Nyarubuye massacre

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The Nyarubuye massacre is the name given to the killing of an estimated 20,000 civilians on April 15, 1994 at the Nyarubuye Roman Catholic Church[1] in Kibungo Province, 140 km (87 mi) east of the Rwandan capital Kigali. The victims were Tutsis and Hutu moderates who had sought refuge in the church. Men, women and children were reported to have been killed indiscriminately, with the attackers allegedly using spears, machetes, clubs, hand grenades and automatic weapons. The church and houses of the nuns and priest where the victims took refuge are now home to the Nyarubuye Genocide Memorial Site.

The massacre was part of the April-June 1994 Rwandan Genocide in which more than 500,000 people died.[1]

On 3 December 2003 a Rwandan court in Rukira, Kibungo found 18 people guilty of genocide crimes. Gitera Rwamuhizi, a leader of the group responsible for the killings, was sentenced to life imprisonment, and after pleading guilty the sentence was dropped to 25 years.[1] The rest were sentenced to terms ranging from 7 to 16 years.

The mayor of Rusumo Sylvestre Gacumbitsi was by the trial chamber of the International Criminal Tribunal for Rwanda in 2004 found guilty of genocide and for of crimes against humanity for rape and extermination and sentenced to life imprisonment.[2]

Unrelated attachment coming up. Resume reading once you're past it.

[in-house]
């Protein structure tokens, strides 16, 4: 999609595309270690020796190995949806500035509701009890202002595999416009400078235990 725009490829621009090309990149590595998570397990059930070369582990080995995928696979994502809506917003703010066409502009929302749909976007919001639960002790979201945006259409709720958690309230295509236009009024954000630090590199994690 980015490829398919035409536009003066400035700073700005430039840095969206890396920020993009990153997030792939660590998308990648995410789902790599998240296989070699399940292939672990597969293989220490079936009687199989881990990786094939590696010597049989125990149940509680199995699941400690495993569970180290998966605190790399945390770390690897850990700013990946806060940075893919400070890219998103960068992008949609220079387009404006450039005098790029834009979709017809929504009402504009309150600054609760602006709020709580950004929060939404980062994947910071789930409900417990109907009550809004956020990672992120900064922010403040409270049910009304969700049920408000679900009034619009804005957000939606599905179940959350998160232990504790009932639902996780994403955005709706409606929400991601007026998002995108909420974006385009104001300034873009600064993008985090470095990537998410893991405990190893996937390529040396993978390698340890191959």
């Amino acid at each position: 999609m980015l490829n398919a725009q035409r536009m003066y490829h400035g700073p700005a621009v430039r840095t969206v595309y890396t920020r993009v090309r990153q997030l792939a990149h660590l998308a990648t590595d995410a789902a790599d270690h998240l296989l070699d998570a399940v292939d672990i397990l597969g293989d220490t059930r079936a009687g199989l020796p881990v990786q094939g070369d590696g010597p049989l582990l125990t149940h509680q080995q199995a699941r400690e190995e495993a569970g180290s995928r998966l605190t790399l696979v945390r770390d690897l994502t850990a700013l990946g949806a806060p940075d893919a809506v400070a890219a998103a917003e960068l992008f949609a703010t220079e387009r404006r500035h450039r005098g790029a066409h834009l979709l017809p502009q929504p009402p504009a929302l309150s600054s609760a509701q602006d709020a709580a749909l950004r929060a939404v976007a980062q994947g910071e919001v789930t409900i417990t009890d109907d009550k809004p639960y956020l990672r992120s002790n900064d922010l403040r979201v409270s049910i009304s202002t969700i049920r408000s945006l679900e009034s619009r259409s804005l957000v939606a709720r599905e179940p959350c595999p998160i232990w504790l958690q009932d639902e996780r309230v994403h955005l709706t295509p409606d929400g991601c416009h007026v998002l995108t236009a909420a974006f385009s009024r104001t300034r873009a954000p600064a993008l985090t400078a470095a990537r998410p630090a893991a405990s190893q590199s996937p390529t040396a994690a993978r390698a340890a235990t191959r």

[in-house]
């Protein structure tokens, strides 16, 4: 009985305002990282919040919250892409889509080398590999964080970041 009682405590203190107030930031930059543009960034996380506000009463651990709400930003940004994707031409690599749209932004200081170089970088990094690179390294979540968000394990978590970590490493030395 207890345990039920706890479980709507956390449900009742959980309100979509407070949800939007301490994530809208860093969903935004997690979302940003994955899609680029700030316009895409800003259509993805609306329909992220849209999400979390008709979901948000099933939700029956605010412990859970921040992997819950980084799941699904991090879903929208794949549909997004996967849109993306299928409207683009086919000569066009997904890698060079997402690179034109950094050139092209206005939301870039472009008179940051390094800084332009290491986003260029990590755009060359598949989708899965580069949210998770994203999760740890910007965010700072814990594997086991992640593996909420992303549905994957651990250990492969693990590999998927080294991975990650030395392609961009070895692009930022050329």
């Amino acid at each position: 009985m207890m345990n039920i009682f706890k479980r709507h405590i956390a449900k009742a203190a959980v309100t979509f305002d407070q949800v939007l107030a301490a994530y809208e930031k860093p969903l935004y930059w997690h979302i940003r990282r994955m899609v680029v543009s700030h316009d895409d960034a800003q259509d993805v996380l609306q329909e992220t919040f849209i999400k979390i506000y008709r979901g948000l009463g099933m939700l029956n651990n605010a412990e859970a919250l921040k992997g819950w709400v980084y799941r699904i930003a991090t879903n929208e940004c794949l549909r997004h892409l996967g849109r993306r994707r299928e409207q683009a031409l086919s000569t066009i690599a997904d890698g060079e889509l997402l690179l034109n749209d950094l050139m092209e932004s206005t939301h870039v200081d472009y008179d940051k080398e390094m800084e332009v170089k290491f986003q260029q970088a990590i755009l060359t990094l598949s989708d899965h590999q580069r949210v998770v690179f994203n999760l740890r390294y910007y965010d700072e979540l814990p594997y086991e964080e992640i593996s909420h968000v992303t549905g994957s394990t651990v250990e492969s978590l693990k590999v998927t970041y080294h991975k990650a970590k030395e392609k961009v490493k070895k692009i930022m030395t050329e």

In the aftermath of the massacre, the place was visited by BBC journalist Fergal Keane who made the story internationally known. One girl he met at a nearby hospital was 13 year old Valentina Izibagiza who had seen her family been killed and survived in the church for more than before being rescued. Three years later he went back to interview her and the documentary "Valentina's Nightmare: A Journey into the Rwandan Genocide" was broadcast in the series Frontline in April 1997.[3] She was also featured in the Frontline documentary "Ghosts of Rwanda" [4] which was broadcast in 2004, marking the 10th anniversary of the massacre.

The church and houses of the nuns and priest where the victims took refuge are home to the Nyarubuye Genocide Memorial Site.

References[edit]

  1. ^ a b c "18 confess to Rwandan genocide". News24. 2003-12-03. Retrieved 1 March 2016. 
  2. ^ Gacumbitsi, Sylvestre The Hague Justice Portal. Retrieved 18 October 2016)
  3. ^ fergal Keane (The Rwandan Girl Who Refused to Die PBS.1997
  4. ^ Ephgrave, Nicole M., "Sexual Violence at Nyarubuye: History, Justice, Memory. A Case Study of the 1994 Rwandan Genocide"(2015.Electronic Thesis and Dissertation Repository.Paper 3335.page 39

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